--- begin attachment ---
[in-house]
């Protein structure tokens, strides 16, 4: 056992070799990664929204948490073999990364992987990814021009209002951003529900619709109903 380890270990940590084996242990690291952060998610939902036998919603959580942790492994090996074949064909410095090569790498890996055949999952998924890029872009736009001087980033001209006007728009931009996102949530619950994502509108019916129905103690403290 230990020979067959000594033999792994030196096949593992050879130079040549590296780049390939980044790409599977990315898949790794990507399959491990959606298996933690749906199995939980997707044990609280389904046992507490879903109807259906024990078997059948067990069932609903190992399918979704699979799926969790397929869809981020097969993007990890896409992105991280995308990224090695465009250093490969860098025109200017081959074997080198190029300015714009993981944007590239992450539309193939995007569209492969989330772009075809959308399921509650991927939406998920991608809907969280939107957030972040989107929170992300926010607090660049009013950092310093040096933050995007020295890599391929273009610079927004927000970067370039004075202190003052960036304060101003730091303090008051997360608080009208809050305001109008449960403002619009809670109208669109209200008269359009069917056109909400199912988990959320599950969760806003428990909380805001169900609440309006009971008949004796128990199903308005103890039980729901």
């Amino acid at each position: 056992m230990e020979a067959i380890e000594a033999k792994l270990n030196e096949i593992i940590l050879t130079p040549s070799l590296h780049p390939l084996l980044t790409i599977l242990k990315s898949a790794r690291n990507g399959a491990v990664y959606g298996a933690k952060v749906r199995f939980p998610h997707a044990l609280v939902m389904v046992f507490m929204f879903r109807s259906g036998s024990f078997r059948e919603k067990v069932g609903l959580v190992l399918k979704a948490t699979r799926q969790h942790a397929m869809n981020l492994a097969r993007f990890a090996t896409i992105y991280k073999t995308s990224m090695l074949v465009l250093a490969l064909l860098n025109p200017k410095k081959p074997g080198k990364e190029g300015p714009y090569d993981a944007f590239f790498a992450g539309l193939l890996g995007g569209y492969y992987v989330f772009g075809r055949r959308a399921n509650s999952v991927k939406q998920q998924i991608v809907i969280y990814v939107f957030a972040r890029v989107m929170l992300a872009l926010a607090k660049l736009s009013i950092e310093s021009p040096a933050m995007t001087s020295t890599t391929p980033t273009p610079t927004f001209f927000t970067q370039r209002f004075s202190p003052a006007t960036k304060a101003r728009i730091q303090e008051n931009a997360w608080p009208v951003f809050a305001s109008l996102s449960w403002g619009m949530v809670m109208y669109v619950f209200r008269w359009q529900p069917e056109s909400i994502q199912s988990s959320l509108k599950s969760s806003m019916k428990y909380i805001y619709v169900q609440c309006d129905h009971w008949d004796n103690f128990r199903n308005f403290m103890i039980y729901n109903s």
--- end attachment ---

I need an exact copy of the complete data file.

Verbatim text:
[in-house]
């Protein structure tokens, strides 16, 4: 056992070799990664929204948490073999990364992987990814021009209002951003529900619709109903 380890270990940590084996242990690291952060998610939902036998919603959580942790492994090996074949064909410095090569790498890996055949999952998924890029872009736009001087980033001209006007728009931009996102949530619950994502509108019916129905103690403290 230990020979067959000594033999792994030196096949593992050879130079040549590296780049390939980044790409599977990315898949790794990507399959491990959606298996933690749906199995939980997707044990609280389904046992507490879903109807259906024990078997059948067990069932609903190992399918979704699979799926969790397929869809981020097969993007990890896409992105991280995308990224090695465009250093490969860098025109200017081959074997080198190029300015714009993981944007590239992450539309193939995007569209492969989330772009075809959308399921509650991927939406998920991608809907969280939107957030972040989107929170992300926010607090660049009013950092310093040096933050995007020295890599391929273009610079927004927000970067370039004075202190003052960036304060101003730091303090008051997360608080009208809050305001109008449960403002619009809670109208669109209200008269359009069917056109909400199912988990959320599950969760806003428990909380805001169900609440309006009971008949004796128990199903308005103890039980729901």
């Amino acid at each position: 056992m230990e020979a067959i380890e000594a033999k792994l270990n030196e096949i593992i940590l050879t130079p040549s070799l590296h780049p390939l084996l980044t790409i599977l242990k990315s898949a790794r690291n990507g399959a491990v990664y959606g298996a933690k952060v749906r199995f939980p998610h997707a044990l609280v939902m389904v046992f507490m929204f879903r109807s259906g036998s024990f078997r059948e919603k067990v069932g609903l959580v190992l399918k979704a948490t699979r799926q969790h942790a397929m869809n981020l492994a097969r993007f990890a090996t896409i992105y991280k073999t995308s990224m090695l074949v465009l250093a490969l064909l860098n025109p200017k410095k081959p074997g080198k990364e190029g300015p714009y090569d993981a944007f590239f790498a992450g539309l193939l890996g995007g569209y492969y992987v989330f772009g075809r055949r959308a399921n509650s999952v991927k939406q998920q998924i991608v809907i969280y990814v939107f957030a972040r890029v989107m929170l992300a872009l926010a607090k660049l736009s009013i950092e310093s021009p040096a933050m995007t001087s020295t890599t391929p980033t273009p610079t927004f001209f927000t970067q370039r209002f004075s202190p003052a006007t960036k304060a101003r728009i730091q303090e008051n931009a997360w608080p009208v951003f809050a305001s109008l996102s449960w403002g619009m949530v809670m109208y669109v619950f209200r008269w359009q529900p069917e056109s909400i994502q199912s988990s959320l509108k599950s969760s806003m019916k428990y909380i805001y619709v169900q609440c309006d129905h009971w008949d004796n103690f128990r199903n308005f403290m103890i039980y729901n109903s």